Public lecture was held at Main Hall, ELGALA HALL by inviting Prof. WANG Ming, laureate of the Academic Prize.
Part 1 Keynote Speech
Environmental problems in China resulting from its economic growth and the development of NGOs engaging in solving those problems
First, I will explain the major problem of environmental pollution in China that lies behind China's rapid economic growth. Since China's reform and openness policy began, China has achieved the greatest economic growth in history. On the other hand, there has also been an explosion of environmental problems, such as air , water and soil pollution, desertification, droughts and floods, destruction of biodiversity, problems with waste disposal, food safety, and dam construction, and increased incidence of cancers and pollution-triggered diseases. In terms of air pollution, there have been days when the concentration of PM2.5 exceeds 500 and people could be seen commuting in gas masks.
As environmental pollution has become increasingly serious, we are witnessing the development of NGOs with an en vironmental awareness that are taking action to remediate and solve those problems. Whereas in 1988, China had only several thousand NGOs, today, there are some 700,000 such organizations, 6,689 of which are working in the environmental field.
The primary activity of environmental NGOs is the disclosure of information. A prominent example of this is the Institute of Public & Environmental Affairs (IPE). This group publishes maps of water and air pollution on the internet. It works with companies to build green supply chains, develops apps, and publishes the processes and outcomes of governance. In this way, it has kept the public informed about the government’s and companies’ environmental information and about local pollution sources.
Green Earth Volunteers, which conducts river source surveys and dam opposition campaigns, and Huaihe River Eco-Environmental Science Research Center, which works with villagers to protect rice paddies, are just two of the many NGOs that are engaged in environmental campaigns such as forest plantation projects, public-interest environmental lawsuits, disaster relief, waste countermeasures, and wildlife protection. China’s NGOs realize that they have much to learn from Japan, and consider Japan-China environmental exchange as one of their strategies for environmental protection activities. I, personally, have brought Chinese NGOs and media agencies to Minamata and I have spread the word about Japan’s NPO activities to the people of China through my books and other publications.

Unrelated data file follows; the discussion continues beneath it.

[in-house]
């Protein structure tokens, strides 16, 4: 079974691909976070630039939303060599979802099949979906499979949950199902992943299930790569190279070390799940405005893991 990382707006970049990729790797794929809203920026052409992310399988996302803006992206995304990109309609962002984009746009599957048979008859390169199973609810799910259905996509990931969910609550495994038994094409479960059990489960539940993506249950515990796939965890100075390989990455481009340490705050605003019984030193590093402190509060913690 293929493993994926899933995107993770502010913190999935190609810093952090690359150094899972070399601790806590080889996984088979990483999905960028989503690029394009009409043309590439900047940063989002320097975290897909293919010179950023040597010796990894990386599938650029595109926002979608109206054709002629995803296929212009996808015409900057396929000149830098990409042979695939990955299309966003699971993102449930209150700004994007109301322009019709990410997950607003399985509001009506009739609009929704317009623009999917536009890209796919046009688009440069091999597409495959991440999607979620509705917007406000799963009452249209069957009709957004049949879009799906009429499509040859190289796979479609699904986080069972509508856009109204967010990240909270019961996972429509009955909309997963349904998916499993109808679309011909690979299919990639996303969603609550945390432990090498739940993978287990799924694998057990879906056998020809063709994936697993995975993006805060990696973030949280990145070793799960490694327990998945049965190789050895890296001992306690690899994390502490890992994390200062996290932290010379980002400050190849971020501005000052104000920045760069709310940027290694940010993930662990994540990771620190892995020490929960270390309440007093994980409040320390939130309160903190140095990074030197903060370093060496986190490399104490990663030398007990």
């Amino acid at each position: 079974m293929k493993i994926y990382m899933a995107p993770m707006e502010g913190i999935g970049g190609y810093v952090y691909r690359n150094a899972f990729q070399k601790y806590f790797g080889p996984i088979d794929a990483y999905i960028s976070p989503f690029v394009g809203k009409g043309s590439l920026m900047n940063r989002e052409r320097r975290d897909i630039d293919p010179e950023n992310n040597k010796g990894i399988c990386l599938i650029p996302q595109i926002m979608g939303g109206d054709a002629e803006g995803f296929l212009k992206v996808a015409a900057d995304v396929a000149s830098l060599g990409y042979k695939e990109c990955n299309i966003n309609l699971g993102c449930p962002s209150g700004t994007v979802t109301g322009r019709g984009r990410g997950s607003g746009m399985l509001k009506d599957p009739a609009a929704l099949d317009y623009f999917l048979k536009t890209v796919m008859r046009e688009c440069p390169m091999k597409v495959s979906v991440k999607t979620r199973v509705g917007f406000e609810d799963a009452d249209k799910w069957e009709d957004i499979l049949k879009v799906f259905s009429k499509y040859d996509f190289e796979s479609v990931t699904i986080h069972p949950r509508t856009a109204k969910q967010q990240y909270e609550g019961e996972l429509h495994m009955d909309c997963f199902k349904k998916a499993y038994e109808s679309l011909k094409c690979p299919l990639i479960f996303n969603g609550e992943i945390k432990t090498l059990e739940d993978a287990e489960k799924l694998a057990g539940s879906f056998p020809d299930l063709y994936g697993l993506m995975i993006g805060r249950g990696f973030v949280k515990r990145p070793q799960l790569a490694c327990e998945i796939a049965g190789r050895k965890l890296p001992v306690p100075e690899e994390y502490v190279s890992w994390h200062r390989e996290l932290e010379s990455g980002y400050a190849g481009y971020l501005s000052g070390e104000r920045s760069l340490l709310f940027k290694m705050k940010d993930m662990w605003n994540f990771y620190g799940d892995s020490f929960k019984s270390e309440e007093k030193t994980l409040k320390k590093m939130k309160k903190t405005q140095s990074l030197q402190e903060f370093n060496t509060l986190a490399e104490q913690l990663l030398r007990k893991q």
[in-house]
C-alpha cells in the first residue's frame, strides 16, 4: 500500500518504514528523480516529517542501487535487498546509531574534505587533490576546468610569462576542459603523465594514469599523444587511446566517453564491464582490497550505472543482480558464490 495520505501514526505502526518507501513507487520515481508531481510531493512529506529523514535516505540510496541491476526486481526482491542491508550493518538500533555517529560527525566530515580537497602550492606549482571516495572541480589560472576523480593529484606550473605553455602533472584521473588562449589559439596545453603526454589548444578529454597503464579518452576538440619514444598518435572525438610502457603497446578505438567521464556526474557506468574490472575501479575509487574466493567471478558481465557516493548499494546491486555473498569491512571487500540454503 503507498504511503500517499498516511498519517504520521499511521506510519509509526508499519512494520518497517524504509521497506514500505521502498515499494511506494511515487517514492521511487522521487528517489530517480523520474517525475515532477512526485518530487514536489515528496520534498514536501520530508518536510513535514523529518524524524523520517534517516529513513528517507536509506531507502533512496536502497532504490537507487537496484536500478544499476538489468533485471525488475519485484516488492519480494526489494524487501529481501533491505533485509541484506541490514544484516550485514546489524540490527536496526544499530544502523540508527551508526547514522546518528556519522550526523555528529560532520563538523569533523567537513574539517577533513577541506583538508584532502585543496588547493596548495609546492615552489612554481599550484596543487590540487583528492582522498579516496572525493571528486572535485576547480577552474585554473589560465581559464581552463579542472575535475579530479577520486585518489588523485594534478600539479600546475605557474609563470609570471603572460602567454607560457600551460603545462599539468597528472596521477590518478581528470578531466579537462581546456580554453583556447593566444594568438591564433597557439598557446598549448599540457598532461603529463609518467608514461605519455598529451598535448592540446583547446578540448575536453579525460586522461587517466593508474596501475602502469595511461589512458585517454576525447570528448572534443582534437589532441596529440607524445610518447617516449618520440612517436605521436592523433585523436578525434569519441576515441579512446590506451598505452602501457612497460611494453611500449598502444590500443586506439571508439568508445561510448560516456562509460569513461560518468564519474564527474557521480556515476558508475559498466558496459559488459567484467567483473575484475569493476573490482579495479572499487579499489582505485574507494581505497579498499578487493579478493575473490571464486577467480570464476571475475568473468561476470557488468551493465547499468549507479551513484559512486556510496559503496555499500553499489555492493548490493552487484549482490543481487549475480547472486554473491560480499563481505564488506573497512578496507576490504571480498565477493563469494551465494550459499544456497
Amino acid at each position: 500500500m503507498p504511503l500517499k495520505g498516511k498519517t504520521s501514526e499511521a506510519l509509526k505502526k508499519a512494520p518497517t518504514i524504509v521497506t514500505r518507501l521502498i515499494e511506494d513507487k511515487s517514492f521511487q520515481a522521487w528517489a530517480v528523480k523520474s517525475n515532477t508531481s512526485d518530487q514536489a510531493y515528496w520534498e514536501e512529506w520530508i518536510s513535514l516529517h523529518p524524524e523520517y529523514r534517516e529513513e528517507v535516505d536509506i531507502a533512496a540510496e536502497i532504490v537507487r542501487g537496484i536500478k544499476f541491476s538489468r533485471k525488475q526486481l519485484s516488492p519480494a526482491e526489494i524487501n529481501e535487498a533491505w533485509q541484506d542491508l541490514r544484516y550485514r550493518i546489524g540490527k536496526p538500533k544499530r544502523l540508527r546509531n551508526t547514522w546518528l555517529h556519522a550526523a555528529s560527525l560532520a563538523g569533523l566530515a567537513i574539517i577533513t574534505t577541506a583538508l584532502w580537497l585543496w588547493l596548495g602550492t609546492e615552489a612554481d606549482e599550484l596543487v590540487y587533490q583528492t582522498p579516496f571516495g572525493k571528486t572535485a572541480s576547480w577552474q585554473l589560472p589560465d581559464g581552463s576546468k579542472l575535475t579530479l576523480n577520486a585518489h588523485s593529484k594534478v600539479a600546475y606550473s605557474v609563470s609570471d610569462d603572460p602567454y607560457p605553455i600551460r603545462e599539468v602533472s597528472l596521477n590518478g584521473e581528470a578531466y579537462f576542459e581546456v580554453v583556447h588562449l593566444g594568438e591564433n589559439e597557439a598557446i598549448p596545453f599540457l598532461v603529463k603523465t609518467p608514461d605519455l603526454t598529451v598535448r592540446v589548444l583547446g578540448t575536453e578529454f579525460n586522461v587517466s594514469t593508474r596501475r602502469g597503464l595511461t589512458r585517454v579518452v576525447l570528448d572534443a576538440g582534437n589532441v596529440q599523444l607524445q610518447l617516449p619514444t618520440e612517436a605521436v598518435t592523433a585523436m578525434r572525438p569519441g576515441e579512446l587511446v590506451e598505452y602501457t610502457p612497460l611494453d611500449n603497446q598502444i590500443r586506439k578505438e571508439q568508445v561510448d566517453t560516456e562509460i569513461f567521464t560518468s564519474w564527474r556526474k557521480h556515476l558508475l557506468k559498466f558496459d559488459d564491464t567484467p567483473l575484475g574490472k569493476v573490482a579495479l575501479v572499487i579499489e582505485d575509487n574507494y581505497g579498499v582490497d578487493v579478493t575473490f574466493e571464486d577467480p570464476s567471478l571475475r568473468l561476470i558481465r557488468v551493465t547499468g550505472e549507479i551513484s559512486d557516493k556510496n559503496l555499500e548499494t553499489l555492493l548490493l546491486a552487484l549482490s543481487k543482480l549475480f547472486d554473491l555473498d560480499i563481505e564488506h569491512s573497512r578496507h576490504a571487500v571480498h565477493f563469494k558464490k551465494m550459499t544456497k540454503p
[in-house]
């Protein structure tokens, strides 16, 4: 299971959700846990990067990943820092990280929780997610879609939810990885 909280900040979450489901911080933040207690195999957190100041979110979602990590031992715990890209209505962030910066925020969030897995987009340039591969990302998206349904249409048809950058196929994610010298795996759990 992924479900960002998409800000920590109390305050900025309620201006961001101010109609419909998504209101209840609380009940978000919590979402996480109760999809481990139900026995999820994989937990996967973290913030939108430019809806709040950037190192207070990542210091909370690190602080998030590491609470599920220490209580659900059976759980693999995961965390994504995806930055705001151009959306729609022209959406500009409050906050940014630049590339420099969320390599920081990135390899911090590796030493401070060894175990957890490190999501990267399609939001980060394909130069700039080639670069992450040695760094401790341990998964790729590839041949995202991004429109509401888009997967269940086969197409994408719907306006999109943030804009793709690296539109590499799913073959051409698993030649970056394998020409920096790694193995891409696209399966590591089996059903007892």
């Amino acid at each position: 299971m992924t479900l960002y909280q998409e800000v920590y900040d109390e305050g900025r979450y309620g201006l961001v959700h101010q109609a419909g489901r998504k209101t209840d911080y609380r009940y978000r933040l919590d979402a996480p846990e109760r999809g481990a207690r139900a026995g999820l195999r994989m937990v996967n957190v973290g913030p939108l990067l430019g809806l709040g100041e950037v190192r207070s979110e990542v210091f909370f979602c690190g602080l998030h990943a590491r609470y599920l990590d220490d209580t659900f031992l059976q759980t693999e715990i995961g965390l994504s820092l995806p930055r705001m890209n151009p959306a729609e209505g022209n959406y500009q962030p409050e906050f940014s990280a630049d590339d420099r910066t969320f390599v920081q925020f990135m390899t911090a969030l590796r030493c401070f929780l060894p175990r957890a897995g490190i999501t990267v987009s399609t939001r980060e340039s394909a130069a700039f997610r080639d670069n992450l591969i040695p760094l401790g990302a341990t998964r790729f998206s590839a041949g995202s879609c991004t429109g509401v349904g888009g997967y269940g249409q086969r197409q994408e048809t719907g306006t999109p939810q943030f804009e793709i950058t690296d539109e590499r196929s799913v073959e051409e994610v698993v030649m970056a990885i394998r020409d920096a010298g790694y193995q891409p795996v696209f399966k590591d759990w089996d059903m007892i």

In 2015, the Environmental Protection Act came into effect. As China enters a new phase in its environmental problems, we can expect to see the growing gravity and complexity of environmental problems, the development of legal systems, greater coordination between central and regional government policies, and the invigoration of civic and corporate participation in environmental issues. Demands will also be placed on China’s NGOs to build platforms and networks, become more specialized, and to coordinate with government. Japan-China cooperation will meet new challenges as the demand emerges for the relationship to transform from financial aid to cooperation and collaboration, from nation-based to community-based, from project-based to issue-based, and from government- led to private sector-led. I believe, however, that this will present an excellent opportunity for our citizens to cooperate with each other.
Part 2 Panel Discussion
What are the challenges for China's NGOs going forward and the possibilities for environmental cooperation between Japan and China?
Professor Amako presented Professor Wang's achievements based on his wide-ranging networks and energy, and praised the significance of his being awarded the Fukuoka Prize this year, the 45 anniversary of the normalization of Japan-China diplomatic relations. Mr. Otsuka presented the background to the birth of NGOs in China, describing how the first NGO was launched by a journalist, and talked about new moves being made by young Chinese. In response to a question from the audience expressing concern about the relationship between NGOs and the government, Professor Wang explained the way their activities are changing. "Today, government efforts alone are not enough to solve the problems and, while progress is being made with legislation on the one hand, young leaders are receiving assistance from the government and corporations." On the question of cooperation between Japan and China, he responded," Japan's solutions to environmental contamination and pollution are a good model for China. To learn from those lessons and experiences, collaboration at the grass-roots level is needed." Professor Amako expressed high hopes that this new style of environmental cooperation would help to build good relations between Japan and China.